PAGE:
It’s difficult to put my finger on it. The magnificence of the scenery of course… The lovely soft green of the rounded mountains; the silence; the waves and smiles; the look of glee on children’s faces as I pass in a flutter of waves; the sense that I feel no discord between my whiteness and their brown skins; the lack of ugly commercialism prevalent in much of South Africa: advertising, hoardings, lorries with brash captions, roadside businesses and so many buildings that contradict the landscape (oddly called ‘development’). Here in Lesotho most of the structures seem to grow out of the green landscape. Even the sweeping roads, twisty enough to put a smile on any biker’s face, appear to meander purposefully but organically across the mountains in a way that seems complimentary rather than an imposition. The least possible movement of rock means that they are light scars rather than huge carvings from the mountains as they follow contours. Everywhere people wave and react; old ladies at the roadside, young men on trotting Basotho ponies and school children wandering home from distant schools, smartly uniformed, talking together, playing the fool, fighting and flirting.

This is a very special place. I am so happy to be here once again. This is my eighth visit to Lesotho. Not surprising I needed to replace my passport before this trip, even with three years to run. Eight visits to Lesotho means 32 passport stamps here alone, in and out of South Africa.


It has been a chilly day. When I opened the curtains, it was to a dull day of cloud. I looked up towards Sani Pass, the dramatic route up to Lesotho and decided that riding up that serious trail into a cloud swept morning at nine thousand feet would be unrewarding, so after a short breakfast in an Underberg cafe, I took the road south. The entry points to Lesotho on the eastern side are limited to just two. Well, there is a third one that I took in 2002, but that is not for the faint-hearted and, even I will unwillingly admit, not for the 65 year olds, not, at least, on the bike I am riding now. I’d still contemplate it, mainly from sheer cussedness, on my old Elephant. So I had the choice of the rugged Sani Pass up to the damp clouds and two days of rough gravel roads over the top of the country, or the easier road via Matatiele and Qacha’s Nek, followed by the fine new road across the centre of this beautiful kingdom. With all the dirt roads likely to be greasy and damp, there wasn’t much choice. I rode south towards Matatiele.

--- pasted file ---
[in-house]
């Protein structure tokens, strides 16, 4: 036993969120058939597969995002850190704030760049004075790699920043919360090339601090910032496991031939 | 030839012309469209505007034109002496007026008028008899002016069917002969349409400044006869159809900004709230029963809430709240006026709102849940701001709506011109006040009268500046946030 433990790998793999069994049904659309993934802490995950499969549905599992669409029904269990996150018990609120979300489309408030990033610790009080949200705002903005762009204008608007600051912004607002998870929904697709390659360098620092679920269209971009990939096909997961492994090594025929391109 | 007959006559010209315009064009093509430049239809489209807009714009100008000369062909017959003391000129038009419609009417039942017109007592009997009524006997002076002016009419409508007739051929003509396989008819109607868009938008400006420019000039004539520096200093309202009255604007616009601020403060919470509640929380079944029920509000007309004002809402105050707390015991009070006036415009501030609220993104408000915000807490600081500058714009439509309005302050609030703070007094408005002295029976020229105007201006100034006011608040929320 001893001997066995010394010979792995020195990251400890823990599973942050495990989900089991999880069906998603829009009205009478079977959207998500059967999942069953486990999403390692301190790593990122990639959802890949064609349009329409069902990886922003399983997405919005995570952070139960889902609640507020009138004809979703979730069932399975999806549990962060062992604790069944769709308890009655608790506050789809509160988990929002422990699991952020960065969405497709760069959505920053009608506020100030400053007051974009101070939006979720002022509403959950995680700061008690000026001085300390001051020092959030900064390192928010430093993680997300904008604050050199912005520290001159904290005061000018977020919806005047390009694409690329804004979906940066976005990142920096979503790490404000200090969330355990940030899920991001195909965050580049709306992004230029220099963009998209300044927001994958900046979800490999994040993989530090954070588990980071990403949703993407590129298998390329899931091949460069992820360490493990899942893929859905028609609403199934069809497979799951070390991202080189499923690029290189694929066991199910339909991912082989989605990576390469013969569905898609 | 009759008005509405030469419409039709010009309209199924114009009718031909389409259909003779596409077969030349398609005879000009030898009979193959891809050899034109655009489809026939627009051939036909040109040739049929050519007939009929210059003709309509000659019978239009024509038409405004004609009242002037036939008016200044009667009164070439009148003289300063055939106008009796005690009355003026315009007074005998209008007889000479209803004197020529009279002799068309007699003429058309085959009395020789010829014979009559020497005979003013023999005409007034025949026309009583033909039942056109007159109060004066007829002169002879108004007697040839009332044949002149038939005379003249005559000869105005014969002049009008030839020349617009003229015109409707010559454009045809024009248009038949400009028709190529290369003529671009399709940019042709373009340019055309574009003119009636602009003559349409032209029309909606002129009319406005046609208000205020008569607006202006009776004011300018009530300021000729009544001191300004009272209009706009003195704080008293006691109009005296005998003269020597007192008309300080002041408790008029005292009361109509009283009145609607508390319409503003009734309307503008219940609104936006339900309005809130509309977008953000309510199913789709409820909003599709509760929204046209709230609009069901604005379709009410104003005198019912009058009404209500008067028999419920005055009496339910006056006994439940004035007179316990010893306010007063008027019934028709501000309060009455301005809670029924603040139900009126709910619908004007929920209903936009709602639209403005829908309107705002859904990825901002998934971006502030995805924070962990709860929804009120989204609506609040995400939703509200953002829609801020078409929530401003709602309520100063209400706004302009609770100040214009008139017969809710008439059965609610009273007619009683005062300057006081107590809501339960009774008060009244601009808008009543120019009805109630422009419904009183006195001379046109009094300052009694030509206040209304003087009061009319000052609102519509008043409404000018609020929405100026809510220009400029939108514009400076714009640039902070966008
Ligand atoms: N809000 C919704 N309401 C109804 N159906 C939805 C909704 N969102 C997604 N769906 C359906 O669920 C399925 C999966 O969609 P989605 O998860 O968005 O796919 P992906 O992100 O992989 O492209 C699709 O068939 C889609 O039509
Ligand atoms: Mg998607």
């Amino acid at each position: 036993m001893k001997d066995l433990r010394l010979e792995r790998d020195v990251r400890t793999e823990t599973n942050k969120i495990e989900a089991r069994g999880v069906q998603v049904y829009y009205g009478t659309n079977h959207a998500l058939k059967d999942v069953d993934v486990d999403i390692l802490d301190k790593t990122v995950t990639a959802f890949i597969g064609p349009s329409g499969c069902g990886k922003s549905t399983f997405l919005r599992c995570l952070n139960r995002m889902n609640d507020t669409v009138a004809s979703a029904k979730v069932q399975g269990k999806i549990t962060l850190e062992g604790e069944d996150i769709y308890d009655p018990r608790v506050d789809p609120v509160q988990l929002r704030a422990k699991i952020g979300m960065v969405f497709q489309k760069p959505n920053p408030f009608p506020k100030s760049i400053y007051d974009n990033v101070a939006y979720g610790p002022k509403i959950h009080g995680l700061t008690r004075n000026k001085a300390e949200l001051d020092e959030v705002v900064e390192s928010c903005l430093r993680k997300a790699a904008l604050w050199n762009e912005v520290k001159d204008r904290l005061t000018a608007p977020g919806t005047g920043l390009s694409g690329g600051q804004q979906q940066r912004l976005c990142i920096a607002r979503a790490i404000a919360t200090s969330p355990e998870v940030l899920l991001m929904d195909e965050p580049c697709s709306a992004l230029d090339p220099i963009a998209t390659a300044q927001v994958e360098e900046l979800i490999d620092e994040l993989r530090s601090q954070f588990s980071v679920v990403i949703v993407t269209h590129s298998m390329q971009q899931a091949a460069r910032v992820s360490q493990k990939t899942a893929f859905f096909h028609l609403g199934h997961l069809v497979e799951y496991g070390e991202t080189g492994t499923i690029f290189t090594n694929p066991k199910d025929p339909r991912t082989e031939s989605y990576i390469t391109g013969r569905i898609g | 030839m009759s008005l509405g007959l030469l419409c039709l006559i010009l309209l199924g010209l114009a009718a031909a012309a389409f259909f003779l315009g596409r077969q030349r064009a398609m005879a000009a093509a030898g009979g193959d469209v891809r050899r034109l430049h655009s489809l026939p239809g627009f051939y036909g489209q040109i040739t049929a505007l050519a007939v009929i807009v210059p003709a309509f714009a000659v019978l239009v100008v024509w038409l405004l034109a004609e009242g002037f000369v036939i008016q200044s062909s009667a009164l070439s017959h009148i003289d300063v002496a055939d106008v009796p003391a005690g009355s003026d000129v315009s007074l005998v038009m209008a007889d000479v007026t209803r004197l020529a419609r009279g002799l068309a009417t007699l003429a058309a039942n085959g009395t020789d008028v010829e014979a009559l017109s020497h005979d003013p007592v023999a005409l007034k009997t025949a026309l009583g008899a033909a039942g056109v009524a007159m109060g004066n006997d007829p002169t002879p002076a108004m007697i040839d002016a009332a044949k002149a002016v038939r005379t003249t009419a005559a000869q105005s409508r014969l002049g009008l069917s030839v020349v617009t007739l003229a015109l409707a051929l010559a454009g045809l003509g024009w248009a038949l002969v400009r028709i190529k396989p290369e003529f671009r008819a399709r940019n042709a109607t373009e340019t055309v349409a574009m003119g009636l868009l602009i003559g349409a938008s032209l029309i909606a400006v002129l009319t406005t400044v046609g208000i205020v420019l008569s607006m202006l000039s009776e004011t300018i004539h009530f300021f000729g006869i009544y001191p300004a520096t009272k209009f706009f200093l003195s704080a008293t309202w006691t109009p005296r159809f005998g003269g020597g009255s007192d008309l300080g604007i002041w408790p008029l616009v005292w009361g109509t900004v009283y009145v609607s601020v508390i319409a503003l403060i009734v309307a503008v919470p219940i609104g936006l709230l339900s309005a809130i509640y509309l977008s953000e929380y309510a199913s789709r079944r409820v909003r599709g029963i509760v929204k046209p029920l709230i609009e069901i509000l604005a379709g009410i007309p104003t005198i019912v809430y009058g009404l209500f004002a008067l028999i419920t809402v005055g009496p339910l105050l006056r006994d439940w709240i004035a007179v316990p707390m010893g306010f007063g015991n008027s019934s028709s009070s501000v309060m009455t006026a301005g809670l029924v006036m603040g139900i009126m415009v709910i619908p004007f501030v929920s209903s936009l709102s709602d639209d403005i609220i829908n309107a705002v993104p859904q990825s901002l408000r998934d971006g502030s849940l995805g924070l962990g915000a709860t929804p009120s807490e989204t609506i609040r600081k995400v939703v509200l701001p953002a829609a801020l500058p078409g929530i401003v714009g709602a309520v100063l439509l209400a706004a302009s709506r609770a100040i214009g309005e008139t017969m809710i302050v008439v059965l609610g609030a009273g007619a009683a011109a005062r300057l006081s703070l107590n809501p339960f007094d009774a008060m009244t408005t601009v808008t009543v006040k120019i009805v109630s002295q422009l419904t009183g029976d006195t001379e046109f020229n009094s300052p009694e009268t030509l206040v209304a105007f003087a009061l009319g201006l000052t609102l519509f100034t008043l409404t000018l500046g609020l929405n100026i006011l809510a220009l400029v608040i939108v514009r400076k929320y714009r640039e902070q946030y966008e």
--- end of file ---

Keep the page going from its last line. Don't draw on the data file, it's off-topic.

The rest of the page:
The air was cold! As I rode the sun reappeared but not with much warmth. The clouds parted and split into puffy patterns across the huge South African skies. For twenty miles I took to a dirt road to cut a large corner and miss the ugly town of Kokstad. And from Matatiele to the border post is another rugged fifteen miles of rock and dirt too. Tonight I am tired indeed – a combination of the chill, 35 miles of rough trails and a ride of almost 250 miles.